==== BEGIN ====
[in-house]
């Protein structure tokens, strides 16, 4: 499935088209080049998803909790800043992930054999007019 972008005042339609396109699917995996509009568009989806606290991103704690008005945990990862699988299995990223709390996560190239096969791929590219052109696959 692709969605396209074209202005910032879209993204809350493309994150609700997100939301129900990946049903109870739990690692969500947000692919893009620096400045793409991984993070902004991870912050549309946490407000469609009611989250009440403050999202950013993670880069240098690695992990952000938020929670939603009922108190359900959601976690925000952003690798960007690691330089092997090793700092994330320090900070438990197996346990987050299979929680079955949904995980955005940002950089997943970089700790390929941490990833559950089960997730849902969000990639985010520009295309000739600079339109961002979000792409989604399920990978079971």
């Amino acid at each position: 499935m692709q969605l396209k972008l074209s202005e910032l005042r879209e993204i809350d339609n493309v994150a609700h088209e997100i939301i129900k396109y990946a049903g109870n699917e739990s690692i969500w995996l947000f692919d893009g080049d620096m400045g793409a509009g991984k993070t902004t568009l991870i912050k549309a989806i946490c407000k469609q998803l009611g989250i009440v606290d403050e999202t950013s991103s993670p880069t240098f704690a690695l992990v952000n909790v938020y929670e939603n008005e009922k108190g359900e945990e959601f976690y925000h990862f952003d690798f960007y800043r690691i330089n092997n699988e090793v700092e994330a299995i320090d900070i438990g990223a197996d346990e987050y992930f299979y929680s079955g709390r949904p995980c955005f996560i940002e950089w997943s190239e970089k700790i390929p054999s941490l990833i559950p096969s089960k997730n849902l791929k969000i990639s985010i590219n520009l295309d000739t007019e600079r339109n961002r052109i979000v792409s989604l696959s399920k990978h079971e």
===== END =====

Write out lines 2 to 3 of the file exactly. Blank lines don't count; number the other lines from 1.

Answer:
């Protein structure tokens, strides 16, 4: 499935088209080049998803909790800043992930054999007019 972008005042339609396109699917995996509009568009989806606290991103704690008005945990990862699988299995990223709390996560190239096969791929590219052109696959 692709969605396209074209202005910032879209993204809350493309994150609700997100939301129900990946049903109870739990690692969500947000692919893009620096400045793409991984993070902004991870912050549309946490407000469609009611989250009440403050999202950013993670880069240098690695992990952000938020929670939603009922108190359900959601976690925000952003690798960007690691330089092997090793700092994330320090900070438990197996346990987050299979929680079955949904995980955005940002950089997943970089700790390929941490990833559950089960997730849902969000990639985010520009295309000739600079339109961002979000792409989604399920990978079971």
């Amino acid at each position: 499935m692709q969605l396209k972008l074209s202005e910032l005042r879209e993204i809350d339609n493309v994150a609700h088209e997100i939301i129900k396109y990946a049903g109870n699917e739990s690692i969500w995996l947000f692919d893009g080049d620096m400045g793409a509009g991984k993070t902004t568009l991870i912050k549309a989806i946490c407000k469609q998803l009611g989250i009440v606290d403050e999202t950013s991103s993670p880069t240098f704690a690695l992990v952000n909790v938020y929670e939603n008005e009922k108190g359900e945990e959601f976690y925000h990862f952003d690798f960007y800043r690691i330089n092997n699988e090793v700092e994330a299995i320090d900070i438990g990223a197996d346990e987050y992930f299979y929680s079955g709390r949904p995980c955005f996560i940002e950089w997943s190239e970089k700790i390929p054999s941490l990833i559950p096969s089960k997730n849902l791929k969000i990639s985010i590219n520009l295309d000739t007019e600079r339109n961002r052109i979000v792409s989604l696959s399920k990978h079971e």